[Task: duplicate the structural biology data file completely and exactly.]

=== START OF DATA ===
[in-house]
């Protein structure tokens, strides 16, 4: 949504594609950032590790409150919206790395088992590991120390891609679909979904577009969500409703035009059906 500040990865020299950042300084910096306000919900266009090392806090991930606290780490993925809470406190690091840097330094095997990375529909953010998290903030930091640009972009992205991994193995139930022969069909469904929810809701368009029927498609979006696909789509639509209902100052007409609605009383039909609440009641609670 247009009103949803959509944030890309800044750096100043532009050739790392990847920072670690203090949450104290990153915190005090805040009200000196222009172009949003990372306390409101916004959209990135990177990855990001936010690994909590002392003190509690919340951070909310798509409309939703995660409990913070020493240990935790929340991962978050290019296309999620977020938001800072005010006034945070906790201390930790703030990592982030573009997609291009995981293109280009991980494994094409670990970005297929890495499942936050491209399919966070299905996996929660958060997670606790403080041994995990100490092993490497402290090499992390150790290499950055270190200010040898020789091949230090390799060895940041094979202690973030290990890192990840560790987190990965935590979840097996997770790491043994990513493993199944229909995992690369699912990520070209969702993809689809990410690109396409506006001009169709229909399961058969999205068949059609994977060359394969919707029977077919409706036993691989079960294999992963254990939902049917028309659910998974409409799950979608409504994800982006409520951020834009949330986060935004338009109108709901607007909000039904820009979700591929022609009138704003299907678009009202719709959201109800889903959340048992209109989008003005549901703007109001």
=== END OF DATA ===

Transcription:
[in-house]
């Protein structure tokens, strides 16, 4: 949504594609950032590790409150919206790395088992590991120390891609679909979904577009969500409703035009059906 500040990865020299950042300084910096306000919900266009090392806090991930606290780490993925809470406190690091840097330094095997990375529909953010998290903030930091640009972009992205991994193995139930022969069909469904929810809701368009029927498609979006696909789509639509209902100052007409609605009383039909609440009641609670 247009009103949803959509944030890309800044750096100043532009050739790392990847920072670690203090949450104290990153915190005090805040009200000196222009172009949003990372306390409101916004959209990135990177990855990001936010690994909590002392003190509690919340951070909310798509409309939703995660409990913070020493240990935790929340991962978050290019296309999620977020938001800072005010006034945070906790201390930790703030990592982030573009997609291009995981293109280009991980494994094409670990970005297929890495499942936050491209399919966070299905996996929660958060997670606790403080041994995990100490092993490497402290090499992390150790290499950055270190200010040898020789091949230090390799060895940041094979202690973030290990890192990840560790987190990965935590979840097996997770790491043994990513493993199944229909995992690369699912990520070209969702993809689809990410690109396409506006001009169709229909399961058969999205068949059609994977060359394969919707029977077919409706036993691989079960294999992963254990939902049917028309659910998974409409799950979608409504994800982006409520951020834009949330986060935004338009109108709901607007909000039904820009979700591929022609009138704003299907678009009202719709959201109800889903959340048992209109989008003005549901703007109001």